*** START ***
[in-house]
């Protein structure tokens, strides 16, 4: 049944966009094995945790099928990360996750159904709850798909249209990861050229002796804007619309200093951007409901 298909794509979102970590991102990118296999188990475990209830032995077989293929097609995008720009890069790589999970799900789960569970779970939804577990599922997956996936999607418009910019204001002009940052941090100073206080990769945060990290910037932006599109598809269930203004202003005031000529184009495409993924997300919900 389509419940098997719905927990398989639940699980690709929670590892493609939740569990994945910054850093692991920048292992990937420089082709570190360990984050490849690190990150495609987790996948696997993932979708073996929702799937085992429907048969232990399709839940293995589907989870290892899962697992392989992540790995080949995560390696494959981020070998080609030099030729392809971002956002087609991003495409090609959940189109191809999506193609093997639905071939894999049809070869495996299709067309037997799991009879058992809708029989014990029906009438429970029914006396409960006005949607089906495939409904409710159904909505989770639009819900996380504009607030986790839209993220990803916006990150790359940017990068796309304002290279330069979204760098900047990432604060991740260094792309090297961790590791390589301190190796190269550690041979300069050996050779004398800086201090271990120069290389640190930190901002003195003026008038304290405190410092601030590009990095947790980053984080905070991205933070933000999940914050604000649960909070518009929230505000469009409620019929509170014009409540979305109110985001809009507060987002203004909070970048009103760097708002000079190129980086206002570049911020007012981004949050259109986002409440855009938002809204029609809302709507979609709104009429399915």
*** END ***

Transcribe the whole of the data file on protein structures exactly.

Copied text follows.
[in-house]
């Protein structure tokens, strides 16, 4: 049944966009094995945790099928990360996750159904709850798909249209990861050229002796804007619309200093951007409901 298909794509979102970590991102990118296999188990475990209830032995077989293929097609995008720009890069790589999970799900789960569970779970939804577990599922997956996936999607418009910019204001002009940052941090100073206080990769945060990290910037932006599109598809269930203004202003005031000529184009495409993924997300919900 389509419940098997719905927990398989639940699980690709929670590892493609939740569990994945910054850093692991920048292992990937420089082709570190360990984050490849690190990150495609987790996948696997993932979708073996929702799937085992429907048969232990399709839940293995589907989870290892899962697992392989992540790995080949995560390696494959981020070998080609030099030729392809971002956002087609991003495409090609959940189109191809999506193609093997639905071939894999049809070869495996299709067309037997799991009879058992809708029989014990029906009438429970029914006396409960006005949607089906495939409904409710159904909505989770639009819900996380504009607030986790839209993220990803916006990150790359940017990068796309304002290279330069979204760098900047990432604060991740260094792309090297961790590791390589301190190796190269550690041979300069050996050779004398800086201090271990120069290389640190930190901002003195003026008038304290405190410092601030590009990095947790980053984080905070991205933070933000999940914050604000649960909070518009929230505000469009409620019929509170014009409540979305109110985001809009507060987002203004909070970048009103760097708002000079190129980086206002570049911020007012981004949050259109986002409440855009938002809204029609809302709507979609709104009429399915």